I was going to make another post about the announcement of Polaris returning in X-Men Blue #9, particularly as I hadn’t emphasized the good of it yet. But there’s something else I suddenly feel an urgent need to post about that I think is actually more important than my personal fandom for Polaris.

Since I started paying more attention to Marvel comics (in 2009, because of Polaris), I’ve noticed how they approach the comic book industry. Some of this is going to sound obvious to regulars, but I’m building toward something.

Marvel puts out a crazy number of events. In these events, they throw out ~major revelations~ about characters and relationships and the status quo of the Marvel universe. A lot of times, these developments piss people off – and for good reason.

The forced Axis retcon on Scarlet Witch and Quicksilver being Magneto’s kids has pissed off fans that want to see the Magnus family get more use. Subsequent storylines added to this fire by going down avenues that didn’t make up for the forced retcon.

When Captain America was revealed to “have always been a Hydra agent,” that also pissed off a lot of people – because it essentially destroyed a symbol of good in the world. Further development into Secret Empire has only made this worse by doing stupid and awful shit like making Magneto into a Hydra agent too.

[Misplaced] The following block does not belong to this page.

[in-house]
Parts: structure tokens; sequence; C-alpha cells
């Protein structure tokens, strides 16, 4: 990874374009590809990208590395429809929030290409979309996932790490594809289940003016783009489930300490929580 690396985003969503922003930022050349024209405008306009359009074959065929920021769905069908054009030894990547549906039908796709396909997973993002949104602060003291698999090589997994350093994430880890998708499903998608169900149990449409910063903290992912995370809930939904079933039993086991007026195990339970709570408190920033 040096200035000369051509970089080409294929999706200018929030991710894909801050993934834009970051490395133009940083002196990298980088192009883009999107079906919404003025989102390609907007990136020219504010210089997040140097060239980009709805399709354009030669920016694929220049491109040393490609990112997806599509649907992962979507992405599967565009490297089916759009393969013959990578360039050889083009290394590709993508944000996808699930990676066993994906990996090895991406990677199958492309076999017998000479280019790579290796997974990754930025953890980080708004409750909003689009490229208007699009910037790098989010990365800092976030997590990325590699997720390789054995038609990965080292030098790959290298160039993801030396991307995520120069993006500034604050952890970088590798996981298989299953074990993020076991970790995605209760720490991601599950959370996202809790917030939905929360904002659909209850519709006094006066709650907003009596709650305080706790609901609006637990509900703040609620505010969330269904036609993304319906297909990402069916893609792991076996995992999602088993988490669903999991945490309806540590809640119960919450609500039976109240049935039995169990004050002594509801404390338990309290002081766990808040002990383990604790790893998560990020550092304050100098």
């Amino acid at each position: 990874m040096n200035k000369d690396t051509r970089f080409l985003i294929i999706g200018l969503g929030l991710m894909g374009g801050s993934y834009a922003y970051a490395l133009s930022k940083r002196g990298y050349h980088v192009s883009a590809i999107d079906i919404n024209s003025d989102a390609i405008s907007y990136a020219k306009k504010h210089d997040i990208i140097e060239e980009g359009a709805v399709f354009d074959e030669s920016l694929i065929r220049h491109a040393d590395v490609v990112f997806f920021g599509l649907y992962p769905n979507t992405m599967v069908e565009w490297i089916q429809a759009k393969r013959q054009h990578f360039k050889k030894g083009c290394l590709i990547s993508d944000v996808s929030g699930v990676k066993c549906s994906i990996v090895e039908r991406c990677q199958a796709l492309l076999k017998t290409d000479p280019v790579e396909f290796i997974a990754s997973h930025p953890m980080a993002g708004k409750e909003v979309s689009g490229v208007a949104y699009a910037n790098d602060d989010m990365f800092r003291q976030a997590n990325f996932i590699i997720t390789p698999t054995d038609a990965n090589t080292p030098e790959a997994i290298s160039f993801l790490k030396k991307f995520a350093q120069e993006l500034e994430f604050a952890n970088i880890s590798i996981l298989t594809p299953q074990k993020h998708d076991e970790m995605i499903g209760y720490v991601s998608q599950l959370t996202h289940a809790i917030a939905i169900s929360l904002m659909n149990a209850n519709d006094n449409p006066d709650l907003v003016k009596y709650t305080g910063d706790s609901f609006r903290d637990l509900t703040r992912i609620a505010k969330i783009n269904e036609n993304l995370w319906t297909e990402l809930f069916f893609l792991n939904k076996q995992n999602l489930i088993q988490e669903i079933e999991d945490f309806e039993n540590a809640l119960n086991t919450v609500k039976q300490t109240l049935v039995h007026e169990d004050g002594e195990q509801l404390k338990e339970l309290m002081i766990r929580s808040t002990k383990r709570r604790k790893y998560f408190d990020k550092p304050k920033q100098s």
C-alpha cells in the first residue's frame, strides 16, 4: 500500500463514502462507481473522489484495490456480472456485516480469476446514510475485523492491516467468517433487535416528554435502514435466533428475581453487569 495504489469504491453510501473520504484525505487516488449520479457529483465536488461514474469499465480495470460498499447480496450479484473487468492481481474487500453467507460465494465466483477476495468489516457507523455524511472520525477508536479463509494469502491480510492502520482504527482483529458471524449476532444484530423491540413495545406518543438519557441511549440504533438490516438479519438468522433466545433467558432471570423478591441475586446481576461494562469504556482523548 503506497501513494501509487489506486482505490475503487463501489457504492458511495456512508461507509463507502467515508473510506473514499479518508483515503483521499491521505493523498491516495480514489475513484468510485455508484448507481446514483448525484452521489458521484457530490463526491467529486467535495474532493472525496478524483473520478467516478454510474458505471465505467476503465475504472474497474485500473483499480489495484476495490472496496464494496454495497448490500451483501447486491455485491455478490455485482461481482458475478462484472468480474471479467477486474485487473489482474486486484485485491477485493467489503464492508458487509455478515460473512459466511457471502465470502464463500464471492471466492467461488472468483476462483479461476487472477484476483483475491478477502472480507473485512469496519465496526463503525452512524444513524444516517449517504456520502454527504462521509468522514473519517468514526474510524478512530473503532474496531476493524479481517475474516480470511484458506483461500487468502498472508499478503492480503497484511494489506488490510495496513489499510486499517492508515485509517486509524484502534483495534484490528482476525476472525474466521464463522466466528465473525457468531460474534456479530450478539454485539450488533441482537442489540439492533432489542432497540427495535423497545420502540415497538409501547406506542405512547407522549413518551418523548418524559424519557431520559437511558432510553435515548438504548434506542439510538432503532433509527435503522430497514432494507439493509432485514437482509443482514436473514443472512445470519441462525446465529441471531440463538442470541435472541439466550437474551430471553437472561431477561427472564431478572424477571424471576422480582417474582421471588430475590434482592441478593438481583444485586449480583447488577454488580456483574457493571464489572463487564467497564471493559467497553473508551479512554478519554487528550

Here’s the part that matters in this post. Everything above was establishing the scene.

Every single time Marvel does something awful and gets called on it, that was intentional on Marvel’s part (not a random bit of awful by an artist/writer that Marvel didn’t catch), their answer is this: trust us and give the story a chance to play out before judging.

They’re asking readers to withhold judgment until after the whole event is finished. In some cases, this means asking readers to wait until a full year or two has passed. This is asking readers to read issue after issue, sometimes multiple comic books, to “get the full picture.”